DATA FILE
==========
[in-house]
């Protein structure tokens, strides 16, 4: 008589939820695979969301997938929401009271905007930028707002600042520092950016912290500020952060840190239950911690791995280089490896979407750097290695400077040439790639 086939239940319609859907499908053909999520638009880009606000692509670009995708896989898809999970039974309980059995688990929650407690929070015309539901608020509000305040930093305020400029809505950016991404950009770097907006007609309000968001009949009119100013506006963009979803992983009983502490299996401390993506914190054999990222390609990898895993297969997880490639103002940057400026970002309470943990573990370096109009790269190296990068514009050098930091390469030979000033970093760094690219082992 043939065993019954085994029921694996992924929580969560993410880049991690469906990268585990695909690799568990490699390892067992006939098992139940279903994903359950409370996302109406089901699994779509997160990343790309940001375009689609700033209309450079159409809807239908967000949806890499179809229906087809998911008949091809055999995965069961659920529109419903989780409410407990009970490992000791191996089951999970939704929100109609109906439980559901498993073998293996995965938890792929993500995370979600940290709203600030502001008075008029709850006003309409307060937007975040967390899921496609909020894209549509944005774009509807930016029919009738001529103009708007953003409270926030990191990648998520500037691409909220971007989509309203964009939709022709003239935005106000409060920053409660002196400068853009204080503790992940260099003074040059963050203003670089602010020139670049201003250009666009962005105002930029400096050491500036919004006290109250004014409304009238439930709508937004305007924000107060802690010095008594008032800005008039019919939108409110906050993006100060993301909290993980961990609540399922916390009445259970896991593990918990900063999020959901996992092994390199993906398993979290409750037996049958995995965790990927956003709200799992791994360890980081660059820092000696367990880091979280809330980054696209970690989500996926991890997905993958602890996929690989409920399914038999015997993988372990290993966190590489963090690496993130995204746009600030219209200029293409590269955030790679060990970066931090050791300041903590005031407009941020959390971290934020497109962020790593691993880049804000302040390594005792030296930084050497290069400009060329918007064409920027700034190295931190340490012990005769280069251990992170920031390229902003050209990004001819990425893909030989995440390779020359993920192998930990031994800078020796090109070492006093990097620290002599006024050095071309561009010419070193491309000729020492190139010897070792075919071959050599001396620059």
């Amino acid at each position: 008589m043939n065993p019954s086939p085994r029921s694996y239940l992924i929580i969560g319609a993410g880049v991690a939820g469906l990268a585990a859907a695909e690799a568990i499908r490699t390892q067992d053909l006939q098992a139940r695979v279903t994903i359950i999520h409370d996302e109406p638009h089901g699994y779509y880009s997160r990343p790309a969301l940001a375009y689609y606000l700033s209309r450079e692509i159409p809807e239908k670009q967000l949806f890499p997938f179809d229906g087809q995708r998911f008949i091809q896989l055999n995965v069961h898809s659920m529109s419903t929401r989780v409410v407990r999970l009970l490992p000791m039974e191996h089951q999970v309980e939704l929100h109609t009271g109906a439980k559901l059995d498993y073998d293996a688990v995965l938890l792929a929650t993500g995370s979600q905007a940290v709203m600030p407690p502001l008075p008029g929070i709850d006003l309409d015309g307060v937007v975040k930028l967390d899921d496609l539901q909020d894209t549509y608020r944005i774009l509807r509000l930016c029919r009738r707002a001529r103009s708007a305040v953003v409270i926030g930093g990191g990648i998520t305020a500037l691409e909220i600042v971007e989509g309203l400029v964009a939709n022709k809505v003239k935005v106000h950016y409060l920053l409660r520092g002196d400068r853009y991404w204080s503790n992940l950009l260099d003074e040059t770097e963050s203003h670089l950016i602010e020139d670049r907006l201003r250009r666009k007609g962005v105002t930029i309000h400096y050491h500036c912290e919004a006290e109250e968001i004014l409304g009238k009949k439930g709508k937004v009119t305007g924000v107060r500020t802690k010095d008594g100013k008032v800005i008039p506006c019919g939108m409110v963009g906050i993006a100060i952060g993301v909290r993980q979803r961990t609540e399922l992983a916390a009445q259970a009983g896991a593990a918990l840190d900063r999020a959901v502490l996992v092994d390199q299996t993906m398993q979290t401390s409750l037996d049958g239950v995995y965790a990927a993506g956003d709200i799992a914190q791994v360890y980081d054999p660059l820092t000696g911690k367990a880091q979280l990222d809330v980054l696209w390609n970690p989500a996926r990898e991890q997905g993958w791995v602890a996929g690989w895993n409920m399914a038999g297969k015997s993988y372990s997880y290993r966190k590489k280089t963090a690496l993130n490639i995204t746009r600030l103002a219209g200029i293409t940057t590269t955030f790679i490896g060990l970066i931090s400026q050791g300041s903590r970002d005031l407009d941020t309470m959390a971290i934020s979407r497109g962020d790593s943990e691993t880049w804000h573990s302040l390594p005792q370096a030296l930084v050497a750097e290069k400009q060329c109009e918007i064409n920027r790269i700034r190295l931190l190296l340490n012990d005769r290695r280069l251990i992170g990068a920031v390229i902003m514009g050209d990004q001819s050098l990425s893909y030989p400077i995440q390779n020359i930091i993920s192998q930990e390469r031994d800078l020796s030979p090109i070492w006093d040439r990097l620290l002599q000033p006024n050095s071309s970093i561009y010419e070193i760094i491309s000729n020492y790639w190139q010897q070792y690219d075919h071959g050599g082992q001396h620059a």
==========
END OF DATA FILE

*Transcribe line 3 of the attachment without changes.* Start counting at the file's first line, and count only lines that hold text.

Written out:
């Amino acid at each position: 008589m043939n065993p019954s086939p085994r029921s694996y239940l992924i929580i969560g319609a993410g880049v991690a939820g469906l990268a585990a859907a695909e690799a568990i499908r490699t390892q067992d053909l006939q098992a139940r695979v279903t994903i359950i999520h409370d996302e109406p638009h089901g699994y779509y880009s997160r990343p790309a969301l940001a375009y689609y606000l700033s209309r450079e692509i159409p809807e239908k670009q967000l949806f890499p997938f179809d229906g087809q995708r998911f008949i091809q896989l055999n995965v069961h898809s659920m529109s419903t929401r989780v409410v407990r999970l009970l490992p000791m039974e191996h089951q999970v309980e939704l929100h109609t009271g109906a439980k559901l059995d498993y073998d293996a688990v995965l938890l792929a929650t993500g995370s979600q905007a940290v709203m600030p407690p502001l008075p008029g929070i709850d006003l309409d015309g307060v937007v975040k930028l967390d899921d496609l539901q909020d894209t549509y608020r944005i774009l509807r509000l930016c029919r009738r707002a001529r103009s708007a305040v953003v409270i926030g930093g990191g990648i998520t305020a500037l691409e909220i600042v971007e989509g309203l400029v964009a939709n022709k809505v003239k935005v106000h950016y409060l920053l409660r520092g002196d400068r853009y991404w204080s503790n992940l950009l260099d003074e040059t770097e963050s203003h670089l950016i602010e020139d670049r907006l201003r250009r666009k007609g962005v105002t930029i309000h400096y050491h500036c912290e919004a006290e109250e968001i004014l409304g009238k009949k439930g709508k937004v009119t305007g924000v107060r500020t802690k010095d008594g100013k008032v800005i008039p506006c019919g939108m409110v963009g906050i993006a100060i952060g993301v909290r993980q979803r961990t609540e399922l992983a916390a009445q259970a009983g896991a593990a918990l840190d900063r999020a959901v502490l996992v092994d390199q299996t993906m398993q979290t401390s409750l037996d049958g239950v995995y965790a990927a993506g956003d709200i799992a914190q791994v360890y980081d054999p660059l820092t000696g911690k367990a880091q979280l990222d809330v980054l696209w390609n970690p989500a996926r990898e991890q997905g993958w791995v602890a996929g690989w895993n409920m399914a038999g297969k015997s993988y372990s997880y290993r966190k590489k280089t963090a690496l993130n490639i995204t746009r600030l103002a219209g200029i293409t940057t590269t955030f790679i490896g060990l970066i931090s400026q050791g300041s903590r970002d005031l407009d941020t309470m959390a971290i934020s979407r497109g962020d790593s943990e691993t880049w804000h573990s302040l390594p005792q370096a030296l930084v050497a750097e290069k400009q060329c109009e918007i064409n920027r790269i700034r190295l931190l190296l340490n012990d005769r290695r280069l251990i992170g990068a920031v390229i902003m514009g050209d990004q001819s050098l990425s893909y030989p400077i995440q390779n020359i930091i993920s192998q930990e390469r031994d800078l020796s030979p090109i070492w006093d040439r990097l620290l002599q000033p006024n050095s071309s970093i561009y010419e070193i760094i491309s000729n020492y790639w190139q010897q070792y690219d075919h071959g050599g082992q001396h620059a």